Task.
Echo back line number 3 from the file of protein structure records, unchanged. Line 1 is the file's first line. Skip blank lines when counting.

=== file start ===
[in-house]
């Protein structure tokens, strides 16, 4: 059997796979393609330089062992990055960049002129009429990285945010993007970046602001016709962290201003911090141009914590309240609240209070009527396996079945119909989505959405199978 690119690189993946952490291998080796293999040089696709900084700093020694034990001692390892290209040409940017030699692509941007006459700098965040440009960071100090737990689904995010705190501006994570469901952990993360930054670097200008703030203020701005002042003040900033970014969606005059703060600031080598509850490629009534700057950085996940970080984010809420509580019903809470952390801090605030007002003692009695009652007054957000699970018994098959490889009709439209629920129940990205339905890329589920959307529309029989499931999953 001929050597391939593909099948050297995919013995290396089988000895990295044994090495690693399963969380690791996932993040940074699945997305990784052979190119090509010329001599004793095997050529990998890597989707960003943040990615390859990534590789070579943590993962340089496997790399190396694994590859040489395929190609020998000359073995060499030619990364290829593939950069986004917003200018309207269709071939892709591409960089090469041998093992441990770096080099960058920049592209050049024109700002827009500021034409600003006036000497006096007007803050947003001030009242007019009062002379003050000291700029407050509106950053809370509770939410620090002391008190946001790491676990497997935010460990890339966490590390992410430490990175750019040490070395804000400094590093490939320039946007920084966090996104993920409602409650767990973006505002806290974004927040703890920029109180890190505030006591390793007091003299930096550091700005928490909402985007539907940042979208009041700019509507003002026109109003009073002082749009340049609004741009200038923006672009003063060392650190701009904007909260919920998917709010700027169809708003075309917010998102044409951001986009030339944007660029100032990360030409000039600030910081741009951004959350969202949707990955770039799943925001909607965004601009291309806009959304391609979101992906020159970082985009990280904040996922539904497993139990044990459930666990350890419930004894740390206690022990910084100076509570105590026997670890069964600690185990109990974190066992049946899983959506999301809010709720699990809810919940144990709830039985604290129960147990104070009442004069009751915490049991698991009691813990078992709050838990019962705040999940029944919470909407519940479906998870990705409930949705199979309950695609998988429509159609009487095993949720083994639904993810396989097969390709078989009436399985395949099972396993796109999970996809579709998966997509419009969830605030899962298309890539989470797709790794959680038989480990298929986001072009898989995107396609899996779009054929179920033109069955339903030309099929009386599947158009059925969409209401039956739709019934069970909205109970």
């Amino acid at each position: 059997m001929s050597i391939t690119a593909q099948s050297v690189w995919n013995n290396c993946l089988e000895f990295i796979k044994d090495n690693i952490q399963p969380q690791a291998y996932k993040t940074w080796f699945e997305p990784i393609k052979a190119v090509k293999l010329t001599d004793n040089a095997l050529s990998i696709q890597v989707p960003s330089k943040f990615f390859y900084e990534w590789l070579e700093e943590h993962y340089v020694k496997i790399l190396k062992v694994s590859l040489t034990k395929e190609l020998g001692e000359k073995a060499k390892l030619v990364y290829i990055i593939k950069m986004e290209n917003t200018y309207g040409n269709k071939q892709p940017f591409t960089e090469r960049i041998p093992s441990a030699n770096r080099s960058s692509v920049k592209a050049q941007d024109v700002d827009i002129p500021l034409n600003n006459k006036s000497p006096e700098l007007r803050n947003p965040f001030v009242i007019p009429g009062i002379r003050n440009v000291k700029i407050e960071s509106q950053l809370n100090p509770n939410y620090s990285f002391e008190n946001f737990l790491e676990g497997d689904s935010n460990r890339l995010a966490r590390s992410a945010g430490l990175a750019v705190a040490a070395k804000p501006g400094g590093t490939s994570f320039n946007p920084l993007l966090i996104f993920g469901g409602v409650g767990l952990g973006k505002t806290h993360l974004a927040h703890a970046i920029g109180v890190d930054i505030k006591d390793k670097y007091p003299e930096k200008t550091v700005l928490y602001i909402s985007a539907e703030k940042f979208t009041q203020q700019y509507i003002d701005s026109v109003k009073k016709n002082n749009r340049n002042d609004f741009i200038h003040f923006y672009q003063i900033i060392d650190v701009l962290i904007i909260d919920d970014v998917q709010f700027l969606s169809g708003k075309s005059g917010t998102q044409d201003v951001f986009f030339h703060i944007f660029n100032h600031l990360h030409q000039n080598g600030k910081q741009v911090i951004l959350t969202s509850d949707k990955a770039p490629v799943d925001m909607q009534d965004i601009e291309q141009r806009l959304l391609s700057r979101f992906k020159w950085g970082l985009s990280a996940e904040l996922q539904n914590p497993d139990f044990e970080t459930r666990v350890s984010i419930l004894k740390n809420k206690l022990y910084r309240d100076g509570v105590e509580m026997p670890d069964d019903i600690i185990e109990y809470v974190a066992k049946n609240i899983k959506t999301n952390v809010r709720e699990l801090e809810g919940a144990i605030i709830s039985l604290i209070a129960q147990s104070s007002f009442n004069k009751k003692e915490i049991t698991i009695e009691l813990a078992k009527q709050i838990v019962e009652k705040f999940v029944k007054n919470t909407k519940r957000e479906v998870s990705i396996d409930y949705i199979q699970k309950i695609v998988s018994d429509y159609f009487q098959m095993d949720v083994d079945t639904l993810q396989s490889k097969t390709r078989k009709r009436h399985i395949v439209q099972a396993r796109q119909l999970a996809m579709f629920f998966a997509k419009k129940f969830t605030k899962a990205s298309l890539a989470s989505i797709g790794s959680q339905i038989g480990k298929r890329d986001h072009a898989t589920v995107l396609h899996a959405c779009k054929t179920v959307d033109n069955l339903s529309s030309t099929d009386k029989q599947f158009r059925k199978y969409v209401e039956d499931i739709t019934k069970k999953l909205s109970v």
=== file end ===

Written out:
């Amino acid at each position: 059997m001929s050597i391939t690119a593909q099948s050297v690189w995919n013995n290396c993946l089988e000895f990295i796979k044994d090495n690693i952490q399963p969380q690791a291998y996932k993040t940074w080796f699945e997305p990784i393609k052979a190119v090509k293999l010329t001599d004793n040089a095997l050529s990998i696709q890597v989707p960003s330089k943040f990615f390859y900084e990534w590789l070579e700093e943590h993962y340089v020694k496997i790399l190396k062992v694994s590859l040489t034990k395929e190609l020998g001692e000359k073995a060499k390892l030619v990364y290829i990055i593939k950069m986004e290209n917003t200018y309207g040409n269709k071939q892709p940017f591409t960089e090469r960049i041998p093992s441990a030699n770096r080099s960058s692509v920049k592209a050049q941007d024109v700002d827009i002129p500021l034409n600003n006459k006036s000497p006096e700098l007007r803050n947003p965040f001030v009242i007019p009429g009062i002379r003050n440009v000291k700029i407050e960071s509106q950053l809370n100090p509770n939410y620090s990285f002391e008190n946001f737990l790491e676990g497997d689904s935010n460990r890339l995010a966490r590390s992410a945010g430490l990175a750019v705190a040490a070395k804000p501006g400094g590093t490939s994570f320039n946007p920084l993007l966090i996104f993920g469901g409602v409650g767990l952990g973006k505002t806290h993360l974004a927040h703890a970046i920029g109180v890190d930054i505030k006591d390793k670097y007091p003299e930096k200008t550091v700005l928490y602001i909402s985007a539907e703030k940042f979208t009041q203020q700019y509507i003002d701005s026109v109003k009073k016709n002082n749009r340049n002042d609004f741009i200038h003040f923006y672009q003063i900033i060392d650190v701009l962290i904007i909260d919920d970014v998917q709010f700027l969606s169809g708003k075309s005059g917010t998102q044409d201003v951001f986009f030339h703060i944007f660029n100032h600031l990360h030409q000039n080598g600030k910081q741009v911090i951004l959350t969202s509850d949707k990955a770039p490629v799943d925001m909607q009534d965004i601009e291309q141009r806009l959304l391609s700057r979101f992906k020159w950085g970082l985009s990280a996940e904040l996922q539904n914590p497993d139990f044990e970080t459930r666990v350890s984010i419930l004894k740390n809420k206690l022990y910084r309240d100076g509570v105590e509580m026997p670890d069964d019903i600690i185990e109990y809470v974190a066992k049946n609240i899983k959506t999301n952390v809010r709720e699990l801090e809810g919940a144990i605030i709830s039985l604290i209070a129960q147990s104070s007002f009442n004069k009751k003692e915490i049991t698991i009695e009691l813990a078992k009527q709050i838990v019962e009652k705040f999940v029944k007054n919470t909407k519940r957000e479906v998870s990705i396996d409930y949705i199979q699970k309950i695609v998988s018994d429509y159609f009487q098959m095993d949720v083994d079945t639904l993810q396989s490889k097969t390709r078989k009709r009436h399985i395949v439209q099972a396993r796109q119909l999970a996809m579709f629920f998966a997509k419009k129940f969830t605030k899962a990205s298309l890539a989470s989505i797709g790794s959680q339905i038989g480990k298929r890329d986001h072009a898989t589920v995107l396609h899996a959405c779009k054929t179920v959307d033109n069955l339903s529309s030309t099929d009386k029989q599947f158009r059925k199978y969409v209401e039956d499931i739709t019934k069970k999953l909205s109970v």